Combined with fencing or border plants and good training, clear, dog-friendly paths in and around your garden can make your garden dog-friendly. You can easily train your dog to stay on the path and go along the perimeter of your garden, and they’ll love their daily security patrol! Just make sure it’s made with paw-friendly material, like woodchips, so they are more likely to use it.
Sometimes you may need to resort to more potent measures and use a deterrent to stop your pooch from digging.
There is a wide variety of deterrents, and it may be worthwhile to try several to see what works. The most effective methods include crushed pepper or mustard sprinkled around your plants, potent-smelling herbs like rosemary or lavender planted around your more sensitive plants, or burying pinecones just below the surface of where your dog digs, creating an uncomfortable sensation that will hopefully stop them from digging there again.
9. Have a designated dog-friendly area
All dogs love to dig, and sometimes even the most stringent deterrents and training are not enough for avid diggers. Many dog owners have found a solution to this problem: Simply make a designated area of your garden where your dog is allowed to dig to their heart’s content! You can try hiding toys and balls just underneath the surface to show them that this is their personal digging spot, and they’ll hopefully prefer their own area over the rest of your garden. Of course, there is also the danger that this teaches well-meaning dogs that any digging is acceptable, so you’ll need to be consistent with your training.
10. Plant robust plants
There are tons of plant varieties that can make a wonderful addition to your garden that are far more able to handle the onslaught of an excited pooch. Perennials like lavender or nepeta are hardy plants that can easily come back from a broken branch and still look beautiful. Planting mature, established plants will also increase the likelihood of their survival.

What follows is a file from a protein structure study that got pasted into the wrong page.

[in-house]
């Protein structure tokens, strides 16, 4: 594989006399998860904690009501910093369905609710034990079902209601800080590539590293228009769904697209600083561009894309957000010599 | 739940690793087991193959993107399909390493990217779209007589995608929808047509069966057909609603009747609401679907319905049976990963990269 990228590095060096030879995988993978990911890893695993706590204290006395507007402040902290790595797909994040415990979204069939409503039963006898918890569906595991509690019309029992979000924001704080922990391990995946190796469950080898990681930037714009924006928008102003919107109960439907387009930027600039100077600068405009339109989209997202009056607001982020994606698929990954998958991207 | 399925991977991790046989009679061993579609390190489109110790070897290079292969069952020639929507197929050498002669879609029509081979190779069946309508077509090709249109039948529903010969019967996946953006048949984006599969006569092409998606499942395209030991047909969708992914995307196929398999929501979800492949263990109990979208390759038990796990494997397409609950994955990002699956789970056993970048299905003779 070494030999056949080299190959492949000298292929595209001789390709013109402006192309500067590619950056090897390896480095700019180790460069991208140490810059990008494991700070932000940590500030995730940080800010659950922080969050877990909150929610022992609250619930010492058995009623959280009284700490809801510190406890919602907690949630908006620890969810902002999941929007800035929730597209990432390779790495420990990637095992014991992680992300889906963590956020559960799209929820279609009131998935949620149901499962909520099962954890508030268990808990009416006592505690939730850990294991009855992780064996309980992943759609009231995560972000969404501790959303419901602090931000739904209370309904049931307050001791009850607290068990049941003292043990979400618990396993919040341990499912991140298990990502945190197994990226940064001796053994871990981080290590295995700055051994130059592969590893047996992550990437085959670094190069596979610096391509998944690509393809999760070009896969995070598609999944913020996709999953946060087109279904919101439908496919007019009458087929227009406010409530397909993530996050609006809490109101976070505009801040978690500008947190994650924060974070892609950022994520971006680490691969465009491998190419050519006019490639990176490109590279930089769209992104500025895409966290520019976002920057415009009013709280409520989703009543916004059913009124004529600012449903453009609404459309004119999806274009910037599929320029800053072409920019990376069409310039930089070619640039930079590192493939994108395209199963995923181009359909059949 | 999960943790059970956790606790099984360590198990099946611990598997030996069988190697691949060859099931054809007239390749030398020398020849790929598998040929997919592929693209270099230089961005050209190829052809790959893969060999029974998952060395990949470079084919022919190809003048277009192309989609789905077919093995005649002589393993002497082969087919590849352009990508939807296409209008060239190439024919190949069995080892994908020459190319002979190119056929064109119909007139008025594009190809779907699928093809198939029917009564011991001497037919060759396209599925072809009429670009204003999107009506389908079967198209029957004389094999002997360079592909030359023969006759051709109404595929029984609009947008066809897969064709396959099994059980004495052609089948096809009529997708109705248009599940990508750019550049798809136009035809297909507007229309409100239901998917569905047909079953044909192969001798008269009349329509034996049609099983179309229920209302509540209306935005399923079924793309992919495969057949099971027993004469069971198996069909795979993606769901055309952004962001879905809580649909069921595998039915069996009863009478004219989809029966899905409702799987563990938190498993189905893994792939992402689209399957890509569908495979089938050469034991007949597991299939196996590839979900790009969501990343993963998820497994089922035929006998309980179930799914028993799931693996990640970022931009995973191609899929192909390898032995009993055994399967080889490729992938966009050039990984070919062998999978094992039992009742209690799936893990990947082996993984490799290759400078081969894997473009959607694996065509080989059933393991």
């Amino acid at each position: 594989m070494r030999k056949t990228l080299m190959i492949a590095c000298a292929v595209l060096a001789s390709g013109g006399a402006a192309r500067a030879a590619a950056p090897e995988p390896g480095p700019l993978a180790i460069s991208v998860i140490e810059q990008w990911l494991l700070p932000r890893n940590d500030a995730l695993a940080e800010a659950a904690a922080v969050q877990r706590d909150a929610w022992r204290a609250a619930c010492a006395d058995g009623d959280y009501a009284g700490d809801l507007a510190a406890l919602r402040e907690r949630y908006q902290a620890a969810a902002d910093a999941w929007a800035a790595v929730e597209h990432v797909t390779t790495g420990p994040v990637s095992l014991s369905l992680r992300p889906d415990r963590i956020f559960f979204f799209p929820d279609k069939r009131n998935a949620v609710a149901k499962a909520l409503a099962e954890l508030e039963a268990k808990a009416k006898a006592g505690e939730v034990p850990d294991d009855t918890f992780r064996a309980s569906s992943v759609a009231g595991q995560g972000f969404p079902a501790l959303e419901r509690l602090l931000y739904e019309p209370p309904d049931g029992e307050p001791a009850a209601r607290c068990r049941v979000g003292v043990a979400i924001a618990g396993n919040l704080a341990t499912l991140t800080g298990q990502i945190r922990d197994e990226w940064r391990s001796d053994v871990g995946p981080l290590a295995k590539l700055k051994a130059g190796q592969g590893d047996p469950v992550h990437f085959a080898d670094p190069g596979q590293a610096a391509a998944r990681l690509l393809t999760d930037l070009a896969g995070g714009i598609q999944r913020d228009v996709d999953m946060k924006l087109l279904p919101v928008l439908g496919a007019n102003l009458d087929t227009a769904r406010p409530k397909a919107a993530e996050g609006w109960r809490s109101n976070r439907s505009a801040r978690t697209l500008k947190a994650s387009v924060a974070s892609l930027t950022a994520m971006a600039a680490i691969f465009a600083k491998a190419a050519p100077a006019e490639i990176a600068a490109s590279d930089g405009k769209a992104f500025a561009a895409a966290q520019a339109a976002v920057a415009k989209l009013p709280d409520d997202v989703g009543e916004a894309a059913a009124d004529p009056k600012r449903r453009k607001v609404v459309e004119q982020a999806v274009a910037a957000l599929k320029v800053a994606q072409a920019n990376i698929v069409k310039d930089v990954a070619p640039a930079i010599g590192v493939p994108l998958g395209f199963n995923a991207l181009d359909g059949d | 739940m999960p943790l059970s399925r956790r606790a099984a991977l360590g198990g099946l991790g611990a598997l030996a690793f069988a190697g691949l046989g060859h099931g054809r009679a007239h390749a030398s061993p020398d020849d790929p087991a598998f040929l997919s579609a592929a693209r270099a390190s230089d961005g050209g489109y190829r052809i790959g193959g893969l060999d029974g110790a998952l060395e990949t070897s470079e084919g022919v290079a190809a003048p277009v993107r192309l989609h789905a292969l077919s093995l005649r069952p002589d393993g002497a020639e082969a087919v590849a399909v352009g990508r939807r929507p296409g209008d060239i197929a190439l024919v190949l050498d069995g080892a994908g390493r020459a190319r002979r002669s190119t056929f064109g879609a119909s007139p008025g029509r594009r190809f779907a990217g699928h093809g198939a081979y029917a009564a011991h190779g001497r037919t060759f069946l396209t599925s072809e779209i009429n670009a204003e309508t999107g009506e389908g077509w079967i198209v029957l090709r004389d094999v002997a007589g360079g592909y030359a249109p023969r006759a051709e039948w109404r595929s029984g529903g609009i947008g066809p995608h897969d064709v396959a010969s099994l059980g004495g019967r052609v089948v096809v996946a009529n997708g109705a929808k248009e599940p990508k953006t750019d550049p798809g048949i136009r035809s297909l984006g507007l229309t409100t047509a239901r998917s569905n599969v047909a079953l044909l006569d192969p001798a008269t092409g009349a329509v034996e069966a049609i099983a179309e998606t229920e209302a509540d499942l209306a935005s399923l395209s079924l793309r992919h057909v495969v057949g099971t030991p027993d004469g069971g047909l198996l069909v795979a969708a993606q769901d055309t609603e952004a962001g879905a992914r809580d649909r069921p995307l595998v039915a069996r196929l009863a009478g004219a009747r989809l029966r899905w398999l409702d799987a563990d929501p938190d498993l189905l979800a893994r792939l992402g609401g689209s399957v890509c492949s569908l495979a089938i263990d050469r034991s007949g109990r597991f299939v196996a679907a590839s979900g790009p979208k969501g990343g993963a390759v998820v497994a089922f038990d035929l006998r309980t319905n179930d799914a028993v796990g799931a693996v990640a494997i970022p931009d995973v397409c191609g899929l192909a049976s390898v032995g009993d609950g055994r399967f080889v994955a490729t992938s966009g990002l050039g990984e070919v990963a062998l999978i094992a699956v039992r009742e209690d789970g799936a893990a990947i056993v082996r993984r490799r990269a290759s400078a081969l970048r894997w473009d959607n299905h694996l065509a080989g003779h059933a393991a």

11. Avoid using chemicals
An important but often overlooked factor in dog safety is avoiding using any potentially harmful chemicals in your garden that your pooch may accidentally ingest, such as weedkillers. Organic is best, but even so-called “natural” ingredients used in gardening can be harmful to your dog, including various fertilizers, insecticides, and herbicides.
12. Keep your shed secure
Most gardens have a designated shed to keep tools and chemicals in, and there are sharp objects and potentially harmful chemicals that can cause serious injury to your dog. Make sure to keep this shed securely closed at all times, and check that there are no points where your pooch can sneakily gain access.
With a little time and planning, making your garden dog friendly is a fairly simple and quick process and well worth the effort. You will love the peace of mind knowing that your precious vegetables are safe and that your dog is protected from potential injury. Do you have any handy tips that have worked for you? Please let us know in the comments!
Other Dog Reads:
- Dog Pregnancy: Signs, Care, Checkups
- Calcium Carbonate for Dogs: Benefits, Uses & Side Effects
- Microchipping Your Pet: Pros, Cons, & Costs (Is It Worth It?)
Featured Image: moorpheus, Pixabay
Nicole is the proud mom of Baby, a Burmese cat and Rosa, a New Zealand Huntaway. A Canadian expat, Nicole now lives on a lush forest property with her Kiwi husband in New Zealand. She has a strong love for all animals of all shapes and sizes (and particularly loves a good interspecies friendship) and wants to share her animal knowledge and other experts’ knowledge with pet lovers across the globe.